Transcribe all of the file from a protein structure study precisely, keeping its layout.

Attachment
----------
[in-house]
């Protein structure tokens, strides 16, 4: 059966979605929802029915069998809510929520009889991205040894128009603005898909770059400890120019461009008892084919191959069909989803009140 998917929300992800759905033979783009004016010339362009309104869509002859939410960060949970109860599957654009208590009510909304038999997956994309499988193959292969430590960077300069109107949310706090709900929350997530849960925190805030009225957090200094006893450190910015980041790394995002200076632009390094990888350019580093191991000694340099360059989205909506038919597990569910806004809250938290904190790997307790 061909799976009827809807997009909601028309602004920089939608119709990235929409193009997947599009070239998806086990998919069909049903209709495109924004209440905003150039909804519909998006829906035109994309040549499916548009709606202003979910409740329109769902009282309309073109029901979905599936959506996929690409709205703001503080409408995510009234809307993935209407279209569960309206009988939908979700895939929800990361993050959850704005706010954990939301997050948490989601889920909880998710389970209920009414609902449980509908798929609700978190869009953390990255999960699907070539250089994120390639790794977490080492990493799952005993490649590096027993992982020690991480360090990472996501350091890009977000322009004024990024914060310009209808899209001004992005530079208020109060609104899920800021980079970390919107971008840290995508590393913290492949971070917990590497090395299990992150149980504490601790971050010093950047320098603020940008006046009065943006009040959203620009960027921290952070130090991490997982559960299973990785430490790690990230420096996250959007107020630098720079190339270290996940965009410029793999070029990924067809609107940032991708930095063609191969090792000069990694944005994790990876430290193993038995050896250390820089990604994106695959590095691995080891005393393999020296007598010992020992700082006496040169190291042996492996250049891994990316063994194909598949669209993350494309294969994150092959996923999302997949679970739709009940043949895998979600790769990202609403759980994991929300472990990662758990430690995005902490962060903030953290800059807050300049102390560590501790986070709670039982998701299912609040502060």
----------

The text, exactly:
[in-house]
């Protein structure tokens, strides 16, 4: 059966979605929802029915069998809510929520009889991205040894128009603005898909770059400890120019461009008892084919191959069909989803009140 998917929300992800759905033979783009004016010339362009309104869509002859939410960060949970109860599957654009208590009510909304038999997956994309499988193959292969430590960077300069109107949310706090709900929350997530849960925190805030009225957090200094006893450190910015980041790394995002200076632009390094990888350019580093191991000694340099360059989205909506038919597990569910806004809250938290904190790997307790 061909799976009827809807997009909601028309602004920089939608119709990235929409193009997947599009070239998806086990998919069909049903209709495109924004209440905003150039909804519909998006829906035109994309040549499916548009709606202003979910409740329109769902009282309309073109029901979905599936959506996929690409709205703001503080409408995510009234809307993935209407279209569960309206009988939908979700895939929800990361993050959850704005706010954990939301997050948490989601889920909880998710389970209920009414609902449980509908798929609700978190869009953390990255999960699907070539250089994120390639790794977490080492990493799952005993490649590096027993992982020690991480360090990472996501350091890009977000322009004024990024914060310009209808899209001004992005530079208020109060609104899920800021980079970390919107971008840290995508590393913290492949971070917990590497090395299990992150149980504490601790971050010093950047320098603020940008006046009065943006009040959203620009960027921290952070130090991490997982559960299973990785430490790690990230420096996250959007107020630098720079190339270290996940965009410029793999070029990924067809609107940032991708930095063609191969090792000069990694944005994790990876430290193993038995050896250390820089990604994106695959590095691995080891005393393999020296007598010992020992700082006496040169190291042996492996250049891994990316063994194909598949669209993350494309294969994150092959996923999302997949679970739709009940043949895998979600790769990202609403759980994991929300472990990662758990430690995005902490962060903030953290800059807050300049102390560590501790986070709670039982998701299912609040502060």